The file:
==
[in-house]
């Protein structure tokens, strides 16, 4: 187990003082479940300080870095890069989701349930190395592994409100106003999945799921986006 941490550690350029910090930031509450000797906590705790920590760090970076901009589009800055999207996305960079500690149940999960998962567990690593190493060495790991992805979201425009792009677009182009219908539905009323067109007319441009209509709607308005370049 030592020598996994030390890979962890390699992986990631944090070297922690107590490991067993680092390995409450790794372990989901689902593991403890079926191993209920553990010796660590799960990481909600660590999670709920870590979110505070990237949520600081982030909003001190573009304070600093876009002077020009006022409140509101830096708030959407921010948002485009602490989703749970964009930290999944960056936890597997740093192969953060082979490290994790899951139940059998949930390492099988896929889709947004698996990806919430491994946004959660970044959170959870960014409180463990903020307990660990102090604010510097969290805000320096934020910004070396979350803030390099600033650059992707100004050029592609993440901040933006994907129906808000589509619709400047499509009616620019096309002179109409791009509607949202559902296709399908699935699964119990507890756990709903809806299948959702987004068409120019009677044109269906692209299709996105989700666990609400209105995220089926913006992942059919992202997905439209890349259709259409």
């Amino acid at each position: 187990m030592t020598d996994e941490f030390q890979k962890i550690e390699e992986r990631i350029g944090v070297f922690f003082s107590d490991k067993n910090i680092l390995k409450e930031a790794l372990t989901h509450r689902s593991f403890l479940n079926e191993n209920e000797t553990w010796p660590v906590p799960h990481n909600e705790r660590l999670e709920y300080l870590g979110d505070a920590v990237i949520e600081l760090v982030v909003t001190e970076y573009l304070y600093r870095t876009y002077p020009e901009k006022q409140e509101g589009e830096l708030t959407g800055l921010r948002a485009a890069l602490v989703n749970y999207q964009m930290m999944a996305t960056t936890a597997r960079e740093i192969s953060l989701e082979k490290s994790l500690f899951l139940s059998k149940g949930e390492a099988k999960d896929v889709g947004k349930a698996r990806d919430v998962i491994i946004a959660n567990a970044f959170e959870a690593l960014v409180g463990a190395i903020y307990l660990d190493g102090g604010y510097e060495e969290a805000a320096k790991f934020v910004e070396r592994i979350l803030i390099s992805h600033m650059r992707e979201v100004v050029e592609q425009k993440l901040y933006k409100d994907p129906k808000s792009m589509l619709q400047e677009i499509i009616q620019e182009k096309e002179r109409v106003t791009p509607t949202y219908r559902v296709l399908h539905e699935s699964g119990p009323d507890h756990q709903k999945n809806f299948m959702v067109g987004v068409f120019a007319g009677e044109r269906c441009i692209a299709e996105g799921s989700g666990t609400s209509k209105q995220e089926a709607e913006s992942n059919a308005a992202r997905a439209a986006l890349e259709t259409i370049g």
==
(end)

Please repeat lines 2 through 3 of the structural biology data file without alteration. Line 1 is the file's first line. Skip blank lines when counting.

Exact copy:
């Protein structure tokens, strides 16, 4: 187990003082479940300080870095890069989701349930190395592994409100106003999945799921986006 941490550690350029910090930031509450000797906590705790920590760090970076901009589009800055999207996305960079500690149940999960998962567990690593190493060495790991992805979201425009792009677009182009219908539905009323067109007319441009209509709607308005370049 030592020598996994030390890979962890390699992986990631944090070297922690107590490991067993680092390995409450790794372990989901689902593991403890079926191993209920553990010796660590799960990481909600660590999670709920870590979110505070990237949520600081982030909003001190573009304070600093876009002077020009006022409140509101830096708030959407921010948002485009602490989703749970964009930290999944960056936890597997740093192969953060082979490290994790899951139940059998949930390492099988896929889709947004698996990806919430491994946004959660970044959170959870960014409180463990903020307990660990102090604010510097969290805000320096934020910004070396979350803030390099600033650059992707100004050029592609993440901040933006994907129906808000589509619709400047499509009616620019096309002179109409791009509607949202559902296709399908699935699964119990507890756990709903809806299948959702987004068409120019009677044109269906692209299709996105989700666990609400209105995220089926913006992942059919992202997905439209890349259709259409």
């Amino acid at each position: 187990m030592t020598d996994e941490f030390q890979k962890i550690e390699e992986r990631i350029g944090v070297f922690f003082s107590d490991k067993n910090i680092l390995k409450e930031a790794l372990t989901h509450r689902s593991f403890l479940n079926e191993n209920e000797t553990w010796p660590v906590p799960h990481n909600e705790r660590l999670e709920y300080l870590g979110d505070a920590v990237i949520e600081l760090v982030v909003t001190e970076y573009l304070y600093r870095t876009y002077p020009e901009k006022q409140e509101g589009e830096l708030t959407g800055l921010r948002a485009a890069l602490v989703n749970y999207q964009m930290m999944a996305t960056t936890a597997r960079e740093i192969s953060l989701e082979k490290s994790l500690f899951l139940s059998k149940g949930e390492a099988k999960d896929v889709g947004k349930a698996r990806d919430v998962i491994i946004a959660n567990a970044f959170e959870a690593l960014v409180g463990a190395i903020y307990l660990d190493g102090g604010y510097e060495e969290a805000a320096k790991f934020v910004e070396r592994i979350l803030i390099s992805h600033m650059r992707e979201v100004v050029e592609q425009k993440l901040y933006k409100d994907p129906k808000s792009m589509l619709q400047e677009i499509i009616q620019e182009k096309e002179r109409v106003t791009p509607t949202y219908r559902v296709l399908h539905e699935s699964g119990p009323d507890h756990q709903k999945n809806f299948m959702v067109g987004v068409f120019a007319g009677e044109r269906c441009i692209a299709e996105g799921s989700g666990t609400s209509k209105q995220e089926a709607e913006s992942n059919a308005a992202r997905a439209a986006l890349e259709t259409i370049g």